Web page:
When Good Intentions Meet Real Life

Yes, it’s been a while. Since my last post, I have kind of lost the motivation for doing much of any kind of writing. Doubt has crept in and I’m not as confident in my skill as I used to be. It all seems like such hard work and I’ve begun to wonder if it’s really worth it.

However, there is now progress being made, small though it is. I signed up for one of those Agent boot camps at Writer’s Digest – mainly to make sure I was actually good at this writing thing. Yes, my writer friends have all told me I am and while that should be good enough, it really helps to hear it from someone for whom finding good writers is a paying job.

The deal for this boot camp is to submit the first 10 pages of the current work in progress. As it happens, I already had the first 10 pages written – in more than one form. I have been struggling with where to begin my current story. I’ve gone way back into the past and several steps into the future with openings written for pretty much every time period in between.

So I sent off one idea, which actually hit on a few items on the agent’s don’t list. Thankfully, from her response, it appears she did read the whole thing. She also gave me plenty of input on what an opening scene should contain. One suggestion was to start with how the hero got into the mess I showed in my submission. As it happens, I did already have that scene written. Just one of the many starts to this thing. I did some work on it and sent it off well before the deadline. I am now awaiting her feedback.

I have already gotten quite a bit of confidence from this exercise. Not that I’m actually looking for an agent, although if I get an offer out of the session, I will give it serious consideration. No, the most valuable thing I’ve gained here is professional confirmation that I do, in fact, know what I’m doing. It’s also given me the motivation I need to get the thing polished up and out on Amazon as soon as possible. Become a published author in real life as opposed to just dreaming about it.

I guess I’ve gotten to the point where I’m not really seeing the point of going to all the trouble of writing something that may or may not see the light of day. It’s been a hobby for so long that it’s hard to make myself believe it could really happen for me. Granted, it would be a self-published work but there are now many inspiring examples of how a self-published author can really make a go of it. Not to drop any names or anything but Hugh Howey is a prime example. The man is currently cruising the world’s waters in a sailboat he has had custom built, basically living his dream. He posts pictures to his Facebook page on a regular basis. Gorgeous views of the ocean that look inviting. While sailing would not be my fondest dream, I can envy the freedom that he’s enjoying.

All of which means it’s come down to this – either I get something out there (or several somethings) or I put writing on the backburner in favor of finding an 8 to 5 and reenter cubeland. I get the shudders just thinking about it but savings only goes so far and it’s time to do something about it.

That’s where things stand right now. I do feel as if I’m at a precipice that demands I either jump or turn back. Jumping is scary as – well, you know. Turning back is even scarier. While I’m not sure of the correct path, I do know I can’t stand here forever. I have to move.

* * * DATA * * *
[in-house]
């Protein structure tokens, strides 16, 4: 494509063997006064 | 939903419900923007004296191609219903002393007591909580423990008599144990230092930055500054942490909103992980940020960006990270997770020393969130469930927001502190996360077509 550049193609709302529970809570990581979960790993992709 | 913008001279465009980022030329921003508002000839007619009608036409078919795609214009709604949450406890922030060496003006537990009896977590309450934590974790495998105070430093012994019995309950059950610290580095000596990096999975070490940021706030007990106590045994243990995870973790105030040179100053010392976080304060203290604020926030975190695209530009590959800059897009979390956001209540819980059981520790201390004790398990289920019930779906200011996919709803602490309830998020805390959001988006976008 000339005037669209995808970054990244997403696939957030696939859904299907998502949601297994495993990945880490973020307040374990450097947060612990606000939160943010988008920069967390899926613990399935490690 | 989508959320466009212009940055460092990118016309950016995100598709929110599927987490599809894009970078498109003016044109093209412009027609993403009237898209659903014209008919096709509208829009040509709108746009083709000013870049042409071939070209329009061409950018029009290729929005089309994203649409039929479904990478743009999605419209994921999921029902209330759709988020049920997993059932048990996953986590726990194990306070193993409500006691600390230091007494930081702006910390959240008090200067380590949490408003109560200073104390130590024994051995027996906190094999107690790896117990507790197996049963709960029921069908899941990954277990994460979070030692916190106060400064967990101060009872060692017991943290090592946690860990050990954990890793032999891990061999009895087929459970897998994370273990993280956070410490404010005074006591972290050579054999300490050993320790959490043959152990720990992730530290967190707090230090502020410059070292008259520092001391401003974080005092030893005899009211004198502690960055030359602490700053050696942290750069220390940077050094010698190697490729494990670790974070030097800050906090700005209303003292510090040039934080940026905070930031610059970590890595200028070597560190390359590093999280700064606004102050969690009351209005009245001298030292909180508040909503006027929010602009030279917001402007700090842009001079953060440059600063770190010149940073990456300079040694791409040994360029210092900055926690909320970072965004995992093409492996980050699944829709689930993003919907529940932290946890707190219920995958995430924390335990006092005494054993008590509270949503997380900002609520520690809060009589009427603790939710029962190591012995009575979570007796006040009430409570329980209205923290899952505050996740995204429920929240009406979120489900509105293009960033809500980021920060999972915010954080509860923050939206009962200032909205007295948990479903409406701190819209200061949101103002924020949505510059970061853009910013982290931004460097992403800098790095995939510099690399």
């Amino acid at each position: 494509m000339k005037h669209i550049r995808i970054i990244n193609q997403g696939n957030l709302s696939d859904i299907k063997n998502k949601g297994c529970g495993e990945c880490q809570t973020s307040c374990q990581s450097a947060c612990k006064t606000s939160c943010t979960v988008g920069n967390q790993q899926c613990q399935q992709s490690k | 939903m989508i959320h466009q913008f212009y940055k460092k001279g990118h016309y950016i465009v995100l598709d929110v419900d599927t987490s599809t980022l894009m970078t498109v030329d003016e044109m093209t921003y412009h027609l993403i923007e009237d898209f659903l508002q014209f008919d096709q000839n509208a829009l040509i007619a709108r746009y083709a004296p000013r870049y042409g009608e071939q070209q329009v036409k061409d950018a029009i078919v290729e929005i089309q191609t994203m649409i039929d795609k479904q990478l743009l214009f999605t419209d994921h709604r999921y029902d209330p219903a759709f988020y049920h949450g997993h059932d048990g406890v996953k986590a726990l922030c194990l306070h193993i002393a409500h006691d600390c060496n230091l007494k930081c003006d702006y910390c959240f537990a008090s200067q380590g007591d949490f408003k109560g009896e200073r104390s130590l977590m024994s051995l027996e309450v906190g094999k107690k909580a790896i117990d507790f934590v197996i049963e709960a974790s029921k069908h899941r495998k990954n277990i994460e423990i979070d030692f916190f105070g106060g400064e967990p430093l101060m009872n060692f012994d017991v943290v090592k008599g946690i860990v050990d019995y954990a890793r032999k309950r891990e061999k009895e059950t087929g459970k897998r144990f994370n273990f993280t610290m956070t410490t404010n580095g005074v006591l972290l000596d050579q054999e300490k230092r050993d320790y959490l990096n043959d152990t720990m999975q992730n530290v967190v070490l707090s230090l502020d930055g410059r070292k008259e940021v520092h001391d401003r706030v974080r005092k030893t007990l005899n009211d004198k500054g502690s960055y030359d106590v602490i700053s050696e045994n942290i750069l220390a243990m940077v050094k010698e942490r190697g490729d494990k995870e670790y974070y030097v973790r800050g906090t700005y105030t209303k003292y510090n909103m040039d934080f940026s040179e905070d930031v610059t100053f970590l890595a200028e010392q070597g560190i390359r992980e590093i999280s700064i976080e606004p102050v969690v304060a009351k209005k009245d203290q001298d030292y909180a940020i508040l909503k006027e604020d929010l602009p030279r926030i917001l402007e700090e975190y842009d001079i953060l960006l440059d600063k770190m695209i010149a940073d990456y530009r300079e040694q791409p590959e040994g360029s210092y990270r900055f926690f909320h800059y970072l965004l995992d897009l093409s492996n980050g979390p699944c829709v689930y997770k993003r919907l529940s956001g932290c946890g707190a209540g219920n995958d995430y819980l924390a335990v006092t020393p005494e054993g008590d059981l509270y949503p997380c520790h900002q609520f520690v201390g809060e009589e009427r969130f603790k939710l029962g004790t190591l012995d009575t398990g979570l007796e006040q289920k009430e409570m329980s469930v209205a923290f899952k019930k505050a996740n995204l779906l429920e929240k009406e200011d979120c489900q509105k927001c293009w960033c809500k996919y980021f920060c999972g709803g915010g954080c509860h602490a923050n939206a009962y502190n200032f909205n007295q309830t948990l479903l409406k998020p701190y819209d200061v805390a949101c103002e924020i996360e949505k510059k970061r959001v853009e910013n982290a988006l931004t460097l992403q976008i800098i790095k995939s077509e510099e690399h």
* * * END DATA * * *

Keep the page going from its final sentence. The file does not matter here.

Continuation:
One way or another.

And So It Goes….

Progress report: I’m about to write the final chapter to the novel.

While I’m very excited to finally be able to call these major revisions finished, that doesn’t mean the novel is ready for public consumption. I still have to find a cover artist, decide on the cover art and make some minor changes I’ve decided upon before the thing can be uploaded anywhere.

And when I say minor changes, that’s exactly what I mean. I say that for my benefit more than yours, actually. Minor changes, Penny. Not major plot twists. Not new characters. Not entirely new scenes. Minor. Changes. Period.

There. Maybe I’ll listen to myself now that it’s down in writing and made public.

Yeah. Probably not.

But this illustrates the struggles every writer goes through, doesn’t it? We work and work and work on a project and still feel more work needs to be done. We want it perfect, don’t we? We don’t want our readers finding the flaws once the work is published. Well, guess what? Perfection is overrated.

To paraphrase da Vinci: A novel is never finished, only abandoned. And that’s what I’m going to do with this novel. Do the minor revisions and turn it loose on society. After the cover artist gets through with it, that is. However, one has to locate a cover artist first.

As to those minor revisions – how does one decide what revisions need to be done?

First off, you read the thing and make notes as you go along of what pops into your head. That doesn’t necessarily mean those notes will lead to changing anything. As I’ve completed the final chapters, I’ve made notes of what might need to be changed in the previous ones.

By the time I’ve reached that last quarter of the story, changes to the earlier scenes sometimes become necessary based on plot decisions made leading up to that final, climactic scene. Especially when my characters take off on their own, as they have done with the final climax scene for this novel. That one really didn’t go as planned but I do like what my characters did with it so I’m keeping it their way. (Don’t they always get their way?)

As I wrote those final scenes, ideas came to me that seem like good ones but would require another major rewrite.